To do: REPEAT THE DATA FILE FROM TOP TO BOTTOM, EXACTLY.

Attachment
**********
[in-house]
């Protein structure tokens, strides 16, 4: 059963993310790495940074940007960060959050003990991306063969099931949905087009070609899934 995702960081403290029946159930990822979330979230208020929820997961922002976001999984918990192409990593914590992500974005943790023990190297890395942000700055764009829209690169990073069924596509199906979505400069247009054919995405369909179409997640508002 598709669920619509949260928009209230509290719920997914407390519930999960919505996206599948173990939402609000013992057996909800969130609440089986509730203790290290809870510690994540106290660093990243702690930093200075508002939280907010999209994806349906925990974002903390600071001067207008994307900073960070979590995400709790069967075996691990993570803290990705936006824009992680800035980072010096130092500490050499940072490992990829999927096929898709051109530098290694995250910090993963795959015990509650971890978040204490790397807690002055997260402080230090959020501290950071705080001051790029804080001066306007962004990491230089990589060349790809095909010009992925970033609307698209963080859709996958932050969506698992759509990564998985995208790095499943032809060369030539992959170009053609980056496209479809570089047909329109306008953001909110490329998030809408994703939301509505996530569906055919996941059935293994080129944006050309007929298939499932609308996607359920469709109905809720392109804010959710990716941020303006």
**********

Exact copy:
[in-house]
């Protein structure tokens, strides 16, 4: 059963993310790495940074940007960060959050003990991306063969099931949905087009070609899934 995702960081403290029946159930990822979330979230208020929820997961922002976001999984918990192409990593914590992500974005943790023990190297890395942000700055764009829209690169990073069924596509199906979505400069247009054919995405369909179409997640508002 598709669920619509949260928009209230509290719920997914407390519930999960919505996206599948173990939402609000013992057996909800969130609440089986509730203790290290809870510690994540106290660093990243702690930093200075508002939280907010999209994806349906925990974002903390600071001067207008994307900073960070979590995400709790069967075996691990993570803290990705936006824009992680800035980072010096130092500490050499940072490992990829999927096929898709051109530098290694995250910090993963795959015990509650971890978040204490790397807690002055997260402080230090959020501290950071705080001051790029804080001066306007962004990491230089990589060349790809095909010009992925970033609307698209963080859709996958932050969506698992759509990564998985995208790095499943032809060369030539992959170009053609980056496209479809570089047909329109306008953001909110490329998030809408994703939301509505996530569906055919996941059935293994080129944006050309007929298939499932609308996607359920469709109905809720392109804010959710990716941020303006």